The attorney representing a downtown business owner who opposes closure of streets during Mardi Gras filed a cease and desist letter with the city, a spokeswoman said.
The letter, from the attorney of Allen Flores, is in regards to street closures during Mardi Gras, a city spokeswoman said.
The letter comes after a January debate in which some downtown business owners, including Flores, vented frustration over the street closures associated with the pre-Lenten festival, which begins Friday.
Flores owns businesses such as Shark Shack Beach Bar & Grill, 2402 Strand, and Bliss Lounge, 2413 Strand, among others. He organized Mardi Gras in 2009 and 2010 when it was free entry, he said.
Yaga’s Entertainment, owned by Mike Dean, began organizing the festival in 2011 and charging the entry fee.
Attorney Mark Stevens, who represents Flores, declined to comment on the letter Monday.
Flores declined to comment about the letter specifically, but has vocally opposed charging for entry to the festival area downtown, saying the fee prevents customers from visiting businesses.
“Any contract to lock out the citizens from public streets unless they pay off a promoter is illegal,” Flores said. “I’m absolutely in favor of continuing Mardi Gras both on the seawall and downtown, but it’s time for the city to stop breaking Texas laws.”
A cease and desist letter is a document that asks the recipient to stop a purportedly illegal activity and not start the activity again.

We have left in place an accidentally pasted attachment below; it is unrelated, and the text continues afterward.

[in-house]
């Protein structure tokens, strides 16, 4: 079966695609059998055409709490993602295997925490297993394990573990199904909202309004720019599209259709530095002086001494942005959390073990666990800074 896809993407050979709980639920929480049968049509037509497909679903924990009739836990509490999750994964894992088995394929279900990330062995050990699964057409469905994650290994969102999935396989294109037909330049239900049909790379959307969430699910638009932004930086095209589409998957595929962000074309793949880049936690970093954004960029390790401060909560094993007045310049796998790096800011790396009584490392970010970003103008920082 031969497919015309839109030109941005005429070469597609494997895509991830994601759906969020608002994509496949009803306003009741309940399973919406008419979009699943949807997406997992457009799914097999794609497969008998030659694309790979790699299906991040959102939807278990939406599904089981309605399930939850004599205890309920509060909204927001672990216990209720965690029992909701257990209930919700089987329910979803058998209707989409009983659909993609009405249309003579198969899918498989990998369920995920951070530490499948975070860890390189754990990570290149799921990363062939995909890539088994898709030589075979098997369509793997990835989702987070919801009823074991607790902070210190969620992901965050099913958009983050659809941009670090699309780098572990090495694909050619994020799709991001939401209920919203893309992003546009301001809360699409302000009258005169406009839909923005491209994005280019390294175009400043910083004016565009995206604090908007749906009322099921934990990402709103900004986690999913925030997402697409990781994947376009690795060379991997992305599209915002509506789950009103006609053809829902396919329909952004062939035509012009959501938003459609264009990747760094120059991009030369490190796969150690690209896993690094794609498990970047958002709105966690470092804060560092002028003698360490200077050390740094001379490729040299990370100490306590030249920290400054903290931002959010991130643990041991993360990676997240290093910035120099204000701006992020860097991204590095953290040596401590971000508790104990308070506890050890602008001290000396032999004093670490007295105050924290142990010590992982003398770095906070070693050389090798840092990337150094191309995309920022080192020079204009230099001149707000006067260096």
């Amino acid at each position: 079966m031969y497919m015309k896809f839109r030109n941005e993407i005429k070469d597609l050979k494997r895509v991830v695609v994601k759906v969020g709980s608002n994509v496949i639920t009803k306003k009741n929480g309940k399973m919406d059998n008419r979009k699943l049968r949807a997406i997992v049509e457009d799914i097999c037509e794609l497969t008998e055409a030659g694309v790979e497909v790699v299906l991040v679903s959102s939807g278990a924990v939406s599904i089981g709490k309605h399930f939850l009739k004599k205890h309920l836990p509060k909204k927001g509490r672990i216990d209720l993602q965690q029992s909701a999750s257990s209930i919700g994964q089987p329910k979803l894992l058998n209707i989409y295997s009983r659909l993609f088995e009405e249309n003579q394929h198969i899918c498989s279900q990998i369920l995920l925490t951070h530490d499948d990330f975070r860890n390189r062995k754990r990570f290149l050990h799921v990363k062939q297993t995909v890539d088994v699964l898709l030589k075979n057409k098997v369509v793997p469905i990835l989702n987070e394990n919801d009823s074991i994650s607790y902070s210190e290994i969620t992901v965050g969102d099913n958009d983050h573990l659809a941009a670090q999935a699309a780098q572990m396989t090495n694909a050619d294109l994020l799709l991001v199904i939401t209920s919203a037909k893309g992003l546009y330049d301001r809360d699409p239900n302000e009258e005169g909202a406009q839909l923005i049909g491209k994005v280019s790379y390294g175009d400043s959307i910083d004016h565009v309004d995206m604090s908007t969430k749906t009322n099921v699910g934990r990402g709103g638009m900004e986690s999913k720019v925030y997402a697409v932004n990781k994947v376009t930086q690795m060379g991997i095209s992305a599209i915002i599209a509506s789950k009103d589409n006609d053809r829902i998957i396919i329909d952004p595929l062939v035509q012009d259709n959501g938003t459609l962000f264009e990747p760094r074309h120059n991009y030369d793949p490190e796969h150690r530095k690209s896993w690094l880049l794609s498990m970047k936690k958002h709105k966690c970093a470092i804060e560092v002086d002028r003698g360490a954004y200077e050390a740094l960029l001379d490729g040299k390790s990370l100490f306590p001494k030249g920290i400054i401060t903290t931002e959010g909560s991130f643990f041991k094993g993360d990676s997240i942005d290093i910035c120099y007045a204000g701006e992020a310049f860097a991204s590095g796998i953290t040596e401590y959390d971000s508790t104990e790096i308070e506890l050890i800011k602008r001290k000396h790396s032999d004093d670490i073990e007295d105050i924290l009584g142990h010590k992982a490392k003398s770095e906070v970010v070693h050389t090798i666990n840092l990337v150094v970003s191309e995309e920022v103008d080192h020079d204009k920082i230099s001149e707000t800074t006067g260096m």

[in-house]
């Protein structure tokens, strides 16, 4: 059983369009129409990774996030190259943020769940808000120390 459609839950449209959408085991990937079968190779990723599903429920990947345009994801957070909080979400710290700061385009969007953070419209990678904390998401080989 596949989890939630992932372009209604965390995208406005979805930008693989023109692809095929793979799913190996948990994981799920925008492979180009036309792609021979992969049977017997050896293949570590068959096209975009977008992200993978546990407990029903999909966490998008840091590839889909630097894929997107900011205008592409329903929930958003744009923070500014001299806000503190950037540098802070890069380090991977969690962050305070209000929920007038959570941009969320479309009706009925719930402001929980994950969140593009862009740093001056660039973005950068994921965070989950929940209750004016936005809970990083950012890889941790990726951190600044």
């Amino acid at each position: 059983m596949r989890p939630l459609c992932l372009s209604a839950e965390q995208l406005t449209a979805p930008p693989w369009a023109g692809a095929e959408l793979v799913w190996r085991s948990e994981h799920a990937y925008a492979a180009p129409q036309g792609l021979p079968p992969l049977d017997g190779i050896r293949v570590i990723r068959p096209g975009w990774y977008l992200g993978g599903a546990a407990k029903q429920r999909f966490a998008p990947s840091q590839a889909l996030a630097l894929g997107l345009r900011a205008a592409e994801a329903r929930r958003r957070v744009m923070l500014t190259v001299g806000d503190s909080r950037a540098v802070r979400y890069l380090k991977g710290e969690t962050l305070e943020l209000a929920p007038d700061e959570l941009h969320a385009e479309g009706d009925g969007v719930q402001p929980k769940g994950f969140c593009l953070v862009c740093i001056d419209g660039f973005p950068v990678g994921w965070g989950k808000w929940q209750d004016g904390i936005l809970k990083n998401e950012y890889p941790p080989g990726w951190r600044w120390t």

The city has authority to close off streets, spokeswoman Marissa Barnett said in previous interviews.
Barnett confirmed the city’s receipt of Flores’ letter Monday.
“The city has a valid contract with Mr. Dean,” Barnett said. “Our city attorney will advise city council of the letter during an executive session duly posted in compliance with the open meetings act.”
The fee for Mardi Gras helps offset the costs the city would otherwise pay to host the celebration, Dean said in previous interviews.
Before 2011, the city spent $500,000 on Mardi Gras-related costs, but spent only $250,000 in 2018, according to city records.
“We have a contract with the city and Mardi Gras is full speed ahead,” Dean said Monday.
Mardi Gras runs through March 5. Some downtown streets will close Thursday at 5 p.m. to allow crews to set up and will reopen by noon Sunday, according to city reports.